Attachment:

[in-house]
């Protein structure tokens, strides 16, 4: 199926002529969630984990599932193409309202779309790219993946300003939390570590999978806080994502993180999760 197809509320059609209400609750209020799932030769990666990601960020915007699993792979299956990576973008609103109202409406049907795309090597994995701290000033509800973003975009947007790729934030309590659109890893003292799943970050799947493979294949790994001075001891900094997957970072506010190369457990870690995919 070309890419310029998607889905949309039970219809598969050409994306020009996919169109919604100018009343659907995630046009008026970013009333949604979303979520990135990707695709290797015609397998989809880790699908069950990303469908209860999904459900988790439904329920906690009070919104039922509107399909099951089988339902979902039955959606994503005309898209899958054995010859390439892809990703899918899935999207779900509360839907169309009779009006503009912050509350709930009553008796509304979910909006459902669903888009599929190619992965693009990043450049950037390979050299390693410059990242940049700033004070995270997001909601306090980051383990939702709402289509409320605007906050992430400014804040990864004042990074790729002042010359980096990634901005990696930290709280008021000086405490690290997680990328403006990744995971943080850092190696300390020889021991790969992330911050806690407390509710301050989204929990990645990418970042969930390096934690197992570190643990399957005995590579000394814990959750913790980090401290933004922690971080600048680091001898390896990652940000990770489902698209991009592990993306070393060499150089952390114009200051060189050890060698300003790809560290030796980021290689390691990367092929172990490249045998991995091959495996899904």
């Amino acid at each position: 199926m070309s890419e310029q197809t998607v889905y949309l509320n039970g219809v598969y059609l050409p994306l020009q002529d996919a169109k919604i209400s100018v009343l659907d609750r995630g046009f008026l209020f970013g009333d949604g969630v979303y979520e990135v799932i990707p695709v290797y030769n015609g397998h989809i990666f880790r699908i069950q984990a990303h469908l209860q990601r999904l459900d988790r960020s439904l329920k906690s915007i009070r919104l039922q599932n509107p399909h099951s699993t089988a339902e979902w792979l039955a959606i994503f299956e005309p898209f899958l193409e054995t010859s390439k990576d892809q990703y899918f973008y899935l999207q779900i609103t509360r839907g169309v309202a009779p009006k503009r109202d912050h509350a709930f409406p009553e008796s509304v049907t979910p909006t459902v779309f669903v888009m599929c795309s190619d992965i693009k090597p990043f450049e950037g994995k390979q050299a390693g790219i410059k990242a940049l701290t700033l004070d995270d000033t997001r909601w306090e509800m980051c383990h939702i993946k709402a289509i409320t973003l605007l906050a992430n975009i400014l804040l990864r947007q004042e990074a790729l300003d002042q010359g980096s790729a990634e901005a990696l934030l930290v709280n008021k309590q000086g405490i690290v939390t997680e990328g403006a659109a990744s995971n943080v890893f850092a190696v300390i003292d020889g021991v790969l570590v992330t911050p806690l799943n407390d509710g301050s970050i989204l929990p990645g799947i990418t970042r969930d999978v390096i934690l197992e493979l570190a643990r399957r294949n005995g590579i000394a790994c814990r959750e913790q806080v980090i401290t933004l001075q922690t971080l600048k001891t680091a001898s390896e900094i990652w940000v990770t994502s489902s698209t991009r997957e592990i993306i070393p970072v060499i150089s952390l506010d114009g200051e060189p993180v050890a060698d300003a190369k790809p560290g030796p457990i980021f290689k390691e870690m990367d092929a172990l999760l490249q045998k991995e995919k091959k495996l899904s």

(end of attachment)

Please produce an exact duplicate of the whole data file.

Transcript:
[in-house]
């Protein structure tokens, strides 16, 4: 199926002529969630984990599932193409309202779309790219993946300003939390570590999978806080994502993180999760 197809509320059609209400609750209020799932030769990666990601960020915007699993792979299956990576973008609103109202409406049907795309090597994995701290000033509800973003975009947007790729934030309590659109890893003292799943970050799947493979294949790994001075001891900094997957970072506010190369457990870690995919 070309890419310029998607889905949309039970219809598969050409994306020009996919169109919604100018009343659907995630046009008026970013009333949604979303979520990135990707695709290797015609397998989809880790699908069950990303469908209860999904459900988790439904329920906690009070919104039922509107399909099951089988339902979902039955959606994503005309898209899958054995010859390439892809990703899918899935999207779900509360839907169309009779009006503009912050509350709930009553008796509304979910909006459902669903888009599929190619992965693009990043450049950037390979050299390693410059990242940049700033004070995270997001909601306090980051383990939702709402289509409320605007906050992430400014804040990864004042990074790729002042010359980096990634901005990696930290709280008021000086405490690290997680990328403006990744995971943080850092190696300390020889021991790969992330911050806690407390509710301050989204929990990645990418970042969930390096934690197992570190643990399957005995590579000394814990959750913790980090401290933004922690971080600048680091001898390896990652940000990770489902698209991009592990993306070393060499150089952390114009200051060189050890060698300003790809560290030796980021290689390691990367092929172990490249045998991995091959495996899904």
């Amino acid at each position: 199926m070309s890419e310029q197809t998607v889905y949309l509320n039970g219809v598969y059609l050409p994306l020009q002529d996919a169109k919604i209400s100018v009343l659907d609750r995630g046009f008026l209020f970013g009333d949604g969630v979303y979520e990135v799932i990707p695709v290797y030769n015609g397998h989809i990666f880790r699908i069950q984990a990303h469908l209860q990601r999904l459900d988790r960020s439904l329920k906690s915007i009070r919104l039922q599932n509107p399909h099951s699993t089988a339902e979902w792979l039955a959606i994503f299956e005309p898209f899958l193409e054995t010859s390439k990576d892809q990703y899918f973008y899935l999207q779900i609103t509360r839907g169309v309202a009779p009006k503009r109202d912050h509350a709930f409406p009553e008796s509304v049907t979910p909006t459902v779309f669903v888009m599929c795309s190619d992965i693009k090597p990043f450049e950037g994995k390979q050299a390693g790219i410059k990242a940049l701290t700033l004070d995270d000033t997001r909601w306090e509800m980051c383990h939702i993946k709402a289509i409320t973003l605007l906050a992430n975009i400014l804040l990864r947007q004042e990074a790729l300003d002042q010359g980096s790729a990634e901005a990696l934030l930290v709280n008021k309590q000086g405490i690290v939390t997680e990328g403006a659109a990744s995971n943080v890893f850092a190696v300390i003292d020889g021991v790969l570590v992330t911050p806690l799943n407390d509710g301050s970050i989204l929990p990645g799947i990418t970042r969930d999978v390096i934690l197992e493979l570190a643990r399957r294949n005995g590579i000394a790994c814990r959750e913790q806080v980090i401290t933004l001075q922690t971080l600048k001891t680091a001898s390896e900094i990652w940000v990770t994502s489902s698209t991009r997957e592990i993306i070393p970072v060499i150089s952390l506010d114009g200051e060189p993180v050890a060698d300003a190369k790809p560290g030796p457990i980021f290689k390691e870690m990367d092929a172990l999760l490249q045998k991995e995919k091959k495996l899904s």